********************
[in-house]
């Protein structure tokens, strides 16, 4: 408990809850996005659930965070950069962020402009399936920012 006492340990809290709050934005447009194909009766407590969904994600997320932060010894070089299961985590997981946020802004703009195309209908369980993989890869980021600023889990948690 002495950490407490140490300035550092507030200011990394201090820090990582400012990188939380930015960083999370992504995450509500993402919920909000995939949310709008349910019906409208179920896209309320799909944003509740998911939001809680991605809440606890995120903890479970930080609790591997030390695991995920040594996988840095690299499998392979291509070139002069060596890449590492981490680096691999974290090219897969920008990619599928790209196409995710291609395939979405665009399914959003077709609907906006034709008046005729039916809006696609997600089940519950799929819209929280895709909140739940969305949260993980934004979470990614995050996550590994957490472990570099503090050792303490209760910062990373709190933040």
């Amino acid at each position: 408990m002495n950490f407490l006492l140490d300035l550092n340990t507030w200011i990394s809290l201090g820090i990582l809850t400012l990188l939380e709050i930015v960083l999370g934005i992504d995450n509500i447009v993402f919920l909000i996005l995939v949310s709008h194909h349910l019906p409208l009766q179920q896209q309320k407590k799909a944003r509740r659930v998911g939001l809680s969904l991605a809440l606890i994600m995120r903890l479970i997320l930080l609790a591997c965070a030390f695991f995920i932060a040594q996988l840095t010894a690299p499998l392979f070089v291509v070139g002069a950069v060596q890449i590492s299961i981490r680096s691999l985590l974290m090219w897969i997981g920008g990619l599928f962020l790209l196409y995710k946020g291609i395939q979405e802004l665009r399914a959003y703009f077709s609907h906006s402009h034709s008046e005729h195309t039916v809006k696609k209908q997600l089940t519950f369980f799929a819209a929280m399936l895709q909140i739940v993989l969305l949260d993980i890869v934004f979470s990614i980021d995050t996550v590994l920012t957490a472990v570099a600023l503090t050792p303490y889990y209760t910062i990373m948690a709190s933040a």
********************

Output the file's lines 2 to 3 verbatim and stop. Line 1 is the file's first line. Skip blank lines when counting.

């Protein structure tokens, strides 16, 4: 408990809850996005659930965070950069962020402009399936920012 006492340990809290709050934005447009194909009766407590969904994600997320932060010894070089299961985590997981946020802004703009195309209908369980993989890869980021600023889990948690 002495950490407490140490300035550092507030200011990394201090820090990582400012990188939380930015960083999370992504995450509500993402919920909000995939949310709008349910019906409208179920896209309320799909944003509740998911939001809680991605809440606890995120903890479970930080609790591997030390695991995920040594996988840095690299499998392979291509070139002069060596890449590492981490680096691999974290090219897969920008990619599928790209196409995710291609395939979405665009399914959003077709609907906006034709008046005729039916809006696609997600089940519950799929819209929280895709909140739940969305949260993980934004979470990614995050996550590994957490472990570099503090050792303490209760910062990373709190933040």
């Amino acid at each position: 408990m002495n950490f407490l006492l140490d300035l550092n340990t507030w200011i990394s809290l201090g820090i990582l809850t400012l990188l939380e709050i930015v960083l999370g934005i992504d995450n509500i447009v993402f919920l909000i996005l995939v949310s709008h194909h349910l019906p409208l009766q179920q896209q309320k407590k799909a944003r509740r659930v998911g939001l809680s969904l991605a809440l606890i994600m995120r903890l479970i997320l930080l609790a591997c965070a030390f695991f995920i932060a040594q996988l840095t010894a690299p499998l392979f070089v291509v070139g002069a950069v060596q890449i590492s299961i981490r680096s691999l985590l974290m090219w897969i997981g920008g990619l599928f962020l790209l196409y995710k946020g291609i395939q979405e802004l665009r399914a959003y703009f077709s609907h906006s402009h034709s008046e005729h195309t039916v809006k696609k209908q997600l089940t519950f369980f799929a819209a929280m399936l895709q909140i739940v993989l969305l949260d993980i890869v934004f979470s990614i980021d995050t996550v590994l920012t957490a472990v570099a600023l503090t050792p303490y889990y209760t910062i990373m948690a709190s933040a």